Gillian Steel reflects on the virtual visit to ReMode by Design Activist Kate Fletcher – March 2021

Zipping across the vast electronic network currently holding us together, Kate Fletcher’s visit to ReMode in March was a blast of energising frisson emanating from those screens we are all getting heart weary of.

Over 2 full day practical sessions and a facebook live lecture, design activist and fashion sustainability pioneer Kate introduced participants to a whole new way of looking at our clothes. The culminating screening of ‘The Sequel – What Will Follow Our Troubled Civilisation?’ connected inspiring projects including those of the ‘Transition Towns Movement’, and the work of David Fleming to Kate’s exploration of activating change in fashion, craft of use and the natural world.

Day 1 – Fashion Mapping, Counting, Loitering

Kate’s approach to reconnecting us to exactly where our clothing comes from is practical, hands on and creative. Via a zoom session, participants were asked to create a simple visual describing their relationship to fashion. Not an easy one to sum up in a single image but having to do so focussed our scattered thoughts. Soon we were talking about the intricacies of conflicting feelings in the space of the ‘fashion spectacle’ which many commonly associate with freedom of expression, identity exploration, feelings of being renewed and presentable.

The practical task of the ‘wardrobe audit’ that followed this was equally focussing as we pulled out the contents of wardrobes and drawers and started counting the resulting tangled mess of garments on our bedroom floors. I can’t begin to describe how much I wanted to run away from this task – suffice to say that scrubbing all the skirting boards in the house with a toothbrush seemed more appealing. It was ok though once I got started and accepted that the time had come to look my consumption habits in the face. Each garment, including knickers and socks, were logged on a sheet of paper and the totals investigated in the group discussion that followed. There was no shaming involved but I was a bit confused as to how I had managed to accrue 27 pairs of socks! Summing up this exercise involved reflecting on what the problems and frustrations were – for me a biting sense of incompleted-ness, failed aspirations to sufficiently utilise the creative skills I have, and the inability to let go of stuff including garments that are threadbare and beyond use.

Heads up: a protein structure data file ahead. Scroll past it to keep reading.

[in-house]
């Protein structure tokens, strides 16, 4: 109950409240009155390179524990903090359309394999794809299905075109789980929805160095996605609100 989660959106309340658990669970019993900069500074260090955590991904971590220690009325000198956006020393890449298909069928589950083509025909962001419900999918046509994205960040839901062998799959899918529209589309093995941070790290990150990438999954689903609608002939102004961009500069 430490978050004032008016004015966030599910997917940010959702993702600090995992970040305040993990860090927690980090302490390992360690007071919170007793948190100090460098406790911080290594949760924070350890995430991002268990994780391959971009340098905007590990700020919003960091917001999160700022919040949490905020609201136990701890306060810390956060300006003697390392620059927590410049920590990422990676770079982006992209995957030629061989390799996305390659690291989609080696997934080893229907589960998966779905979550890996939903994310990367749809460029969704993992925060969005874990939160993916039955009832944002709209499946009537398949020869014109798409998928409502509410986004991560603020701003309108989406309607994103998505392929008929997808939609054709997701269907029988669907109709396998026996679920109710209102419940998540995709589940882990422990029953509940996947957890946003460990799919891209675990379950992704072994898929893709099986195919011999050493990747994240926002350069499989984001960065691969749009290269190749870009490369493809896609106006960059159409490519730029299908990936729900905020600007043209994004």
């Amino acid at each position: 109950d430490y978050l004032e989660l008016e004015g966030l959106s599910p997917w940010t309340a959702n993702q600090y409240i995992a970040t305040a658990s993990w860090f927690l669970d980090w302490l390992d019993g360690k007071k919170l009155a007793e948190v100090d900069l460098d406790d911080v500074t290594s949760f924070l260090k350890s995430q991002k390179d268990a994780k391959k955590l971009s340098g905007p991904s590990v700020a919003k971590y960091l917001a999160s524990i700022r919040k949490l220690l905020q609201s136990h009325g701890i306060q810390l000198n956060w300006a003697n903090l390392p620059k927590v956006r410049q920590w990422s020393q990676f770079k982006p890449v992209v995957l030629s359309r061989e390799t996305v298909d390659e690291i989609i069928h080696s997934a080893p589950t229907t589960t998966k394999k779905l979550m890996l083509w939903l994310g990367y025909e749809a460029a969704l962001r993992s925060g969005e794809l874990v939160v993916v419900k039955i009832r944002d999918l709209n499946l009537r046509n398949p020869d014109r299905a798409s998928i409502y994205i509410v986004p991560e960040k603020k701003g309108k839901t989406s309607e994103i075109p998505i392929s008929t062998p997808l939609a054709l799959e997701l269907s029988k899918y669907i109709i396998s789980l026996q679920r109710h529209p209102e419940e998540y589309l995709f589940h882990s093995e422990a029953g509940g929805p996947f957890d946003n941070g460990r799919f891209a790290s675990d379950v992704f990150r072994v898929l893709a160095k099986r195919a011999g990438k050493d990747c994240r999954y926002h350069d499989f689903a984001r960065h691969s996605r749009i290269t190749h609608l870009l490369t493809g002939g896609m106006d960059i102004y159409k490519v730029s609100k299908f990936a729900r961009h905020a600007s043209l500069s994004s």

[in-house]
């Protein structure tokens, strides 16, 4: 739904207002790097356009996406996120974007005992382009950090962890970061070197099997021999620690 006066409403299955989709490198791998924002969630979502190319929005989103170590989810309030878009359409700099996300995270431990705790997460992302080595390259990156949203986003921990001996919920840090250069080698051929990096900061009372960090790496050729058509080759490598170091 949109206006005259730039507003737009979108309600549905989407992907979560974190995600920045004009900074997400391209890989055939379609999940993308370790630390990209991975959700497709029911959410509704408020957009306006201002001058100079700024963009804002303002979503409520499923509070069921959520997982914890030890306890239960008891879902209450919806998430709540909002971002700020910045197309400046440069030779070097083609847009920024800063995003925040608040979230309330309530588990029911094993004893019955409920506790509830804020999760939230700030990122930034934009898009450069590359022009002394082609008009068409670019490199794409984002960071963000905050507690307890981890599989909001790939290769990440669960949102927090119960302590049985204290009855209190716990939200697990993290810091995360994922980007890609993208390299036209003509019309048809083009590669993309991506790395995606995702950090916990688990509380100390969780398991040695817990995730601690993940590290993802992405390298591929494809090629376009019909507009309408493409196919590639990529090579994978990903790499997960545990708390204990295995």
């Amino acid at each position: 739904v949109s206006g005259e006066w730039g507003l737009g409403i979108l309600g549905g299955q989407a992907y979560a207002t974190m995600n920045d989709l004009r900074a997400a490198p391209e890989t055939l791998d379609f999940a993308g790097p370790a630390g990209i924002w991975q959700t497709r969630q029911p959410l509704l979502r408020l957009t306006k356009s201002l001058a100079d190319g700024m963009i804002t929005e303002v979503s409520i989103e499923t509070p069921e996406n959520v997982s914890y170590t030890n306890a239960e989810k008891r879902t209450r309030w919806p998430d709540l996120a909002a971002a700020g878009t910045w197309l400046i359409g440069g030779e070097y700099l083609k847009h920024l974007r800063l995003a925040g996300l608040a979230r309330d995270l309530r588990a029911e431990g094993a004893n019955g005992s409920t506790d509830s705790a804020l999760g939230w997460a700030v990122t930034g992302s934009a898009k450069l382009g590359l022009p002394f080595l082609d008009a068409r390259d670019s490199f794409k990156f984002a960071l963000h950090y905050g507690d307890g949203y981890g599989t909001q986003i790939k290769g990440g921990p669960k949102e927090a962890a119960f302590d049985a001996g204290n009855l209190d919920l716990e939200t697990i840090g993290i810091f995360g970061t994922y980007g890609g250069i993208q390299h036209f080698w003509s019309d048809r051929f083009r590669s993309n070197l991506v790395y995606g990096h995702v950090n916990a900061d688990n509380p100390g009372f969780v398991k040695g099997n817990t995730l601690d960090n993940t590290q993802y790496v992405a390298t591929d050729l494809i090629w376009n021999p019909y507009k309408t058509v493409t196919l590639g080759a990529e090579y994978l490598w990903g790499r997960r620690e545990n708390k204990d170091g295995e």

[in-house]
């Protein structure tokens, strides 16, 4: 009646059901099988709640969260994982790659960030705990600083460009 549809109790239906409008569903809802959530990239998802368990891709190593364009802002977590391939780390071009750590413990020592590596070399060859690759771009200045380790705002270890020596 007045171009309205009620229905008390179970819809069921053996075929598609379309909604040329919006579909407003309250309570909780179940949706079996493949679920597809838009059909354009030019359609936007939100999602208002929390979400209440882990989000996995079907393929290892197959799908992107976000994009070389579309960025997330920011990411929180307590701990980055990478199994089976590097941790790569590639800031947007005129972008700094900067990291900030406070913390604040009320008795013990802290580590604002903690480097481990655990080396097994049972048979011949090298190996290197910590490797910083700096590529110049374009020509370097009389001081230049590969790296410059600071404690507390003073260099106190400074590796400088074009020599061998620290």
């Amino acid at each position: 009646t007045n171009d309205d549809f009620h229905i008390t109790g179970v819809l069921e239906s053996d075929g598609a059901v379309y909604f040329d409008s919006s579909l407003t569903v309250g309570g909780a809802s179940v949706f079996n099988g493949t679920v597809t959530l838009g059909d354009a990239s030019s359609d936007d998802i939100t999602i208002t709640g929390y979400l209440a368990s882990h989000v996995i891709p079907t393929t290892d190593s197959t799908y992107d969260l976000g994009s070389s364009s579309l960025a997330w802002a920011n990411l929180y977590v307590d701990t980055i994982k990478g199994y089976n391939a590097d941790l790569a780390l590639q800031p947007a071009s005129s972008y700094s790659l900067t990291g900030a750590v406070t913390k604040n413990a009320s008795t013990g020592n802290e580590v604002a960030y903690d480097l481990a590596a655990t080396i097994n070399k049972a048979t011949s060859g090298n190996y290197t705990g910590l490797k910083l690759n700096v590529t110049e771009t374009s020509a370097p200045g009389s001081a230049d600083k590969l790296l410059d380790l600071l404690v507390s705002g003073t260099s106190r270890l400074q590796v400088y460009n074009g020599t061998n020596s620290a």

There were other revelations most of which pointed to psychological issues, including a realisation that the act of ‘buying’ gives an adrenalin kick that we crave and cave into but rarely benefit from for much longer that it takes to get the item home. It reminded me of the first fag of the day thing that smokers talk about – the morning one being a good ‘hit’ but all the ones after that falling just short of something satisfying. Beyond this the broader reasons for over buying and underusing what we currently have, included issues around body image and that all elusive ‘feeling and looking good’ in what’s on offer. This coupled with the tantalising sense that buying something will solve how bad we feel about ourselves in an environment where we are bombarded with marketing that hones in on utilising every human sensory experience to ‘close the deal’ makes us pretty vulnerable to over buying. The reality of the ‘buy to feel better/consoled/fulfilled’ … fill in as per your personal neurosis … has been borne out by the massive increase of on-line purchasing of clothing during lockdown months. At any rate increased opportunities to go out clubbing and socialising – ie situations where you might want to look particularly dazzling – would not explain it.

Day 1 – Fashion & Sustainability – Stories of Change.

Via Facebook Live Kate delivered an evening lecture followed by Q&A, exploring activating change with reference to fashion, the craft of use and the natural world.

Day 2 – Unpicking to Take Action